Politics and economics are never mutually exclusive; the recent political unrest in Italy has only furthered this notion. The turmoil in Italy mounted in early summer, after President Sergio Mattarella rejected the nomination of Paolo Savona as economy minister. This was due to the fact they believed would abandon the Euro and the European Union.
Follwing this, Mattarella went ahead to ask former IMF official, Carlo Cottarelli to form an interim government. However, both parties raised objections to his proposal. They prefered that new elections be held instead. With Italy at a crossroads, economic commenters have wondered what it could mean for consumers, markets, and the global economy.
To Leave or Not to Leave (The EU)
The decision of whether to remain a part of the EU will have implications on the global market and consumers. Although, strategists are still hopeful that Italy will not dump the EU or the euro. There’s more reason to believe the move is doubtful to happen as the Five Star Movement and the Northern League have also admitted that leaving the euro was never part of the plan.
Politico.eu quoted 5Stars’ leader, Luigi Di Maio as saying it was “no longer the right time” for Italy to pull out of the EU. The belief is that internal struggle and a new election in the euro zone’s third economy could cause severe economic disruptions and lower consumer confidence in Italy, Europe, and beyond.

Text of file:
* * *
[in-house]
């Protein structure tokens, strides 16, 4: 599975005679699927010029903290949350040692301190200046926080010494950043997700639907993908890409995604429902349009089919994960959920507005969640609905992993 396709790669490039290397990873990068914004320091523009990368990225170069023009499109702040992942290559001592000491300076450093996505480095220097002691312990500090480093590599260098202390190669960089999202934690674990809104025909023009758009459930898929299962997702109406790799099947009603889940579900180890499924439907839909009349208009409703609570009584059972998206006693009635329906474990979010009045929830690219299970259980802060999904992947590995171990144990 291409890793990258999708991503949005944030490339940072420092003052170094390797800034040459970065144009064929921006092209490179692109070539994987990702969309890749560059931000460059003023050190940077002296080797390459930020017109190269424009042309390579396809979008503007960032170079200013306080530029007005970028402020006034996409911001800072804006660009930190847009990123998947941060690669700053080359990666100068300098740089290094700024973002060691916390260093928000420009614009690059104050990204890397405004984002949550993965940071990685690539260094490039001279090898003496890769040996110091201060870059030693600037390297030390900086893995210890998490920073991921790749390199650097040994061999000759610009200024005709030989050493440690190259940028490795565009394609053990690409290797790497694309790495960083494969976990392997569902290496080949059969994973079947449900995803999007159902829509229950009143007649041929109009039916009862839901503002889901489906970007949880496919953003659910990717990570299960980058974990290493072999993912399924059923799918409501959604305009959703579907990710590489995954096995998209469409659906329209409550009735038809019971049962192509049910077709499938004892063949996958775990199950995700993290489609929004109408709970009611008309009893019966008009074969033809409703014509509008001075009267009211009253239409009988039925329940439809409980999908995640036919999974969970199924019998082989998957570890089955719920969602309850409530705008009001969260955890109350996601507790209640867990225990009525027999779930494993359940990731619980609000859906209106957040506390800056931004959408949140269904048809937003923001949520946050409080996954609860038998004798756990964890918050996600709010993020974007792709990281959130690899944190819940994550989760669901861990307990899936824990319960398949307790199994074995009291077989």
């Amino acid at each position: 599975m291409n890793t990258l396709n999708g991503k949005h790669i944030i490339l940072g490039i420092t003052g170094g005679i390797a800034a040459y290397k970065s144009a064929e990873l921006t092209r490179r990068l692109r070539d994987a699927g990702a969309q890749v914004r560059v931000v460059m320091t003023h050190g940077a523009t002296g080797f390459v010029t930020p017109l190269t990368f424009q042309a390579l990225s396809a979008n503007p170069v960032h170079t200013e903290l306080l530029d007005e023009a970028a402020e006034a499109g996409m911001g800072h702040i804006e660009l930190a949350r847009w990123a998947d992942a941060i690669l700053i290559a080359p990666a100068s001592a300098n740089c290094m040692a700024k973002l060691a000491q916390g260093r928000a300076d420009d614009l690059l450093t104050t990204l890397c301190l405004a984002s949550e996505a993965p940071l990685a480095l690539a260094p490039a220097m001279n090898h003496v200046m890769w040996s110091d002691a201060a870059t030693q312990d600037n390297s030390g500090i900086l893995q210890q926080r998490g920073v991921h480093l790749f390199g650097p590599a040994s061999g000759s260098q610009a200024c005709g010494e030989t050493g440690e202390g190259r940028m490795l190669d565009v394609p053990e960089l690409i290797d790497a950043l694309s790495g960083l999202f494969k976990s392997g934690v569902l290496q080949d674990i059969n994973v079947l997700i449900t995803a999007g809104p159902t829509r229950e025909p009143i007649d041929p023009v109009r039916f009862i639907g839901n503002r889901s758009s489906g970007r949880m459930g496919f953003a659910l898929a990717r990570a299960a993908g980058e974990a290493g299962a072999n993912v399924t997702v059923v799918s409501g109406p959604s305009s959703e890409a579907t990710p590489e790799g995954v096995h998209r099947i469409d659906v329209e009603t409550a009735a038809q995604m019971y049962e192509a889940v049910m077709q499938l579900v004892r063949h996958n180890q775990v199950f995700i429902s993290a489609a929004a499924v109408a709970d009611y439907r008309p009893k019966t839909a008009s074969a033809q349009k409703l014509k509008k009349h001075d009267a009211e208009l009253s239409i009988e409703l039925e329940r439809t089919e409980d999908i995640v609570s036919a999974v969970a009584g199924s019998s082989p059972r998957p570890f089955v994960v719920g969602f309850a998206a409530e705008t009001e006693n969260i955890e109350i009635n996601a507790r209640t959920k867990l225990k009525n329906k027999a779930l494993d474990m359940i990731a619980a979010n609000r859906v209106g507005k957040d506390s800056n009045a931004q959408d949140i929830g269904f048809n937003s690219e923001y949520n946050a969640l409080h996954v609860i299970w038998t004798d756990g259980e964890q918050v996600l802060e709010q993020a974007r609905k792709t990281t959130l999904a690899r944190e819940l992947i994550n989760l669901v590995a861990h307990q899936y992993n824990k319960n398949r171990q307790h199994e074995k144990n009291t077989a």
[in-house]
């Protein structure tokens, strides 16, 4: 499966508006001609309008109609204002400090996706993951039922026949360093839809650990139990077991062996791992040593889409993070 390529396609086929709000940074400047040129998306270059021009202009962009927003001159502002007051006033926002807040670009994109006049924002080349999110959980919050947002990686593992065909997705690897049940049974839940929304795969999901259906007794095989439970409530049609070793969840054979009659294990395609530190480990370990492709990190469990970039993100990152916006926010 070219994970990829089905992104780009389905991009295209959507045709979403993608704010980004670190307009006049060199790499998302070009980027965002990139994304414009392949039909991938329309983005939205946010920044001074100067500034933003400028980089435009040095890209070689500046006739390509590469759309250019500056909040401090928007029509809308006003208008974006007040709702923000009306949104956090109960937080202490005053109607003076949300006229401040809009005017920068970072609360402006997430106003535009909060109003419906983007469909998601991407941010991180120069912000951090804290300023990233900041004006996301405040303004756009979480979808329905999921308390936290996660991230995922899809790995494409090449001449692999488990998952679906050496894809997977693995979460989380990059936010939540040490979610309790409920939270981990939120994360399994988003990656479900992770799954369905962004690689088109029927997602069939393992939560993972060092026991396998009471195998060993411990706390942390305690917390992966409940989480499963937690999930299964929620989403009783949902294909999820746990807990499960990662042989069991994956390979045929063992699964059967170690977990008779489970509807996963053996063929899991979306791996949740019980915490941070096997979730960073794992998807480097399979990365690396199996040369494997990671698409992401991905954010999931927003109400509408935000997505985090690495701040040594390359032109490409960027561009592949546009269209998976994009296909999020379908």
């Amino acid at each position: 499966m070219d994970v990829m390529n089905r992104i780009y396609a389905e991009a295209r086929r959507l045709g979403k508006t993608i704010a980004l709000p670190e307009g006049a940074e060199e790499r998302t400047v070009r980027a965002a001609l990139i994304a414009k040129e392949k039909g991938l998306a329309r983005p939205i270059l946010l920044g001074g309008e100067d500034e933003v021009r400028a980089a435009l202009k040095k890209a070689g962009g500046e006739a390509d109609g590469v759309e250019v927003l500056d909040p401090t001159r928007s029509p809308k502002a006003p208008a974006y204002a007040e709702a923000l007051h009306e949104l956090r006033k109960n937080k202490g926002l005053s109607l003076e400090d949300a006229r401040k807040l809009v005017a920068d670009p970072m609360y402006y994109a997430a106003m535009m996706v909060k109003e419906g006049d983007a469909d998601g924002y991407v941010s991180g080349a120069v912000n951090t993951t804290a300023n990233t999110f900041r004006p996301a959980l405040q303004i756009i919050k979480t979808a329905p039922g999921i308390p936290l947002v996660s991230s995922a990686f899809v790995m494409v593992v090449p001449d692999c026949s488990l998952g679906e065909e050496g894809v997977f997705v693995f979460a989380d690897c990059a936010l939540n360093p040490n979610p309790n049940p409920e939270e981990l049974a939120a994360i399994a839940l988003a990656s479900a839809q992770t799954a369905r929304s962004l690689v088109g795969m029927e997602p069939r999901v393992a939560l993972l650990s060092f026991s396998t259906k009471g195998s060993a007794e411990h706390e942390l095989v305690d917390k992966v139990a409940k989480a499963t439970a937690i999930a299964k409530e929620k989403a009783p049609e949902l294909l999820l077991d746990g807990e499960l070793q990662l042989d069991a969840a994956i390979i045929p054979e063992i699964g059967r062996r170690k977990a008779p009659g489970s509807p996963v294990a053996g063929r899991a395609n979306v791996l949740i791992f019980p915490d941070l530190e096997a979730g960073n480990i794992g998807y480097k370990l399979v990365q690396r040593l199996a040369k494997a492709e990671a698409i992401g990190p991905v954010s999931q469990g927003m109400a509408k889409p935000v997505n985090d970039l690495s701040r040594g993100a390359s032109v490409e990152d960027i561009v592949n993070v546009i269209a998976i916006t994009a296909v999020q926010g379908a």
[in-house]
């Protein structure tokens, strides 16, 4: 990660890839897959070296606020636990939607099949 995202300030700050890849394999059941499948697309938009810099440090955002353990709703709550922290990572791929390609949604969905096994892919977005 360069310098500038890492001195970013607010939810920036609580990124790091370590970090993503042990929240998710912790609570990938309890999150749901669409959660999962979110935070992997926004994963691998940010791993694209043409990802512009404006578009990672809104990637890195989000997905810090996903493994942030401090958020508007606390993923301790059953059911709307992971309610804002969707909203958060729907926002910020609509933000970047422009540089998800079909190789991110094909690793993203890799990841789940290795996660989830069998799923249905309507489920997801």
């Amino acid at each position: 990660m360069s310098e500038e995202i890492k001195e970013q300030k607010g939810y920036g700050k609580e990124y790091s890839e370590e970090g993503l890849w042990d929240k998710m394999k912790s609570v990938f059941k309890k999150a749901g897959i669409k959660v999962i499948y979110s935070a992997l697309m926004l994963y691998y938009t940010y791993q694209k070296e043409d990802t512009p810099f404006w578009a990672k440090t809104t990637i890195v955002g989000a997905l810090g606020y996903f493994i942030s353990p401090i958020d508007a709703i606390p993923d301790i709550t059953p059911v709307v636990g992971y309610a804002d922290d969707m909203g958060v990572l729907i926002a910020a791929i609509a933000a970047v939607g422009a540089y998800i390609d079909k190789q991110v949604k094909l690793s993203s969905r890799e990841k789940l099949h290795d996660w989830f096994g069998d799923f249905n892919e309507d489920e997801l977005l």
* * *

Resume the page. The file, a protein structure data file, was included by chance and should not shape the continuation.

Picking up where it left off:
The Market Reacts
Now, it seems not everyone shares the belief to stay. CNBC reports that Tuesday morning, Claudio Borghi, leader of the economic policy of the Lega party stated, “I am truly convinced that Italy would solve most of its problems if it had its own currency.” These comments have spiked a wariness that is reflected in the market. CNBC continued that Italy’s main index fell, “about 1.5 percent and shares in Italian banks were again in the red. Banco BPM dropped 5 percent, UniCredit was down 3.2 percent, and Intesa Sanpaolo fell 2.7 percent,” after the statments.
The fear that interest rates could spike worldwide, has left an atmosphere of risk in its wake. The rise would negatively impact different sectors of the economy including consumer spending, housing, and business investment due to the decline in purchasing power.
Despite reassurance that a plan to pull out of the EU is not in the cards, many are waiting to see what unfolds as we approach Italy’s October 15th deadline to submit their budget to the EU.